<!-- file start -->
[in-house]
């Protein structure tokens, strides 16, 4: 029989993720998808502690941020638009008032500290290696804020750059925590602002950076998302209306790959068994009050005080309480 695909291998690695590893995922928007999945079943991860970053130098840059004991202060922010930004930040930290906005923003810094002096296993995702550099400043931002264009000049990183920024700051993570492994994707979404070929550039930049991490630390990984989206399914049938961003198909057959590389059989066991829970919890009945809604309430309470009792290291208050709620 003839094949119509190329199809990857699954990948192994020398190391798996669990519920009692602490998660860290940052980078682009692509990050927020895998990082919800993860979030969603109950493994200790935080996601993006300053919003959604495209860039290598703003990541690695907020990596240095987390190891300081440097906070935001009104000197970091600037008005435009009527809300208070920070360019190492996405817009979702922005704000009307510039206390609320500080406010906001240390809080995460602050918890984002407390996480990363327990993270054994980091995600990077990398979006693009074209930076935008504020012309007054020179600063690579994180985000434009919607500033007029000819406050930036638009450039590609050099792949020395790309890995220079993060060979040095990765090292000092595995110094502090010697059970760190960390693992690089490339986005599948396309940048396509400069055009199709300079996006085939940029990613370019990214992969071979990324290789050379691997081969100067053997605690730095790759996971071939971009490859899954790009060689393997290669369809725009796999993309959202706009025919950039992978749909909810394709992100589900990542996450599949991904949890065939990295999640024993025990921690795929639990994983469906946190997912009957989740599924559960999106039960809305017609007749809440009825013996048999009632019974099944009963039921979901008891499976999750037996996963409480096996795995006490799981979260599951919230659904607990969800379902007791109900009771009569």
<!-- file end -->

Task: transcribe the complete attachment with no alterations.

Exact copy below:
[in-house]
């Protein structure tokens, strides 16, 4: 029989993720998808502690941020638009008032500290290696804020750059925590602002950076998302209306790959068994009050005080309480 695909291998690695590893995922928007999945079943991860970053130098840059004991202060922010930004930040930290906005923003810094002096296993995702550099400043931002264009000049990183920024700051993570492994994707979404070929550039930049991490630390990984989206399914049938961003198909057959590389059989066991829970919890009945809604309430309470009792290291208050709620 003839094949119509190329199809990857699954990948192994020398190391798996669990519920009692602490998660860290940052980078682009692509990050927020895998990082919800993860979030969603109950493994200790935080996601993006300053919003959604495209860039290598703003990541690695907020990596240095987390190891300081440097906070935001009104000197970091600037008005435009009527809300208070920070360019190492996405817009979702922005704000009307510039206390609320500080406010906001240390809080995460602050918890984002407390996480990363327990993270054994980091995600990077990398979006693009074209930076935008504020012309007054020179600063690579994180985000434009919607500033007029000819406050930036638009450039590609050099792949020395790309890995220079993060060979040095990765090292000092595995110094502090010697059970760190960390693992690089490339986005599948396309940048396509400069055009199709300079996006085939940029990613370019990214992969071979990324290789050379691997081969100067053997605690730095790759996971071939971009490859899954790009060689393997290669369809725009796999993309959202706009025919950039992978749909909810394709992100589900990542996450599949991904949890065939990295999640024993025990921690795929639990994983469906946190997912009957989740599924559960999106039960809305017609007749809440009825013996048999009632019974099944009963039921979901008891499976999750037996996963409480096996795995006490799981979260599951919230659904607990969800379902007791109900009771009569």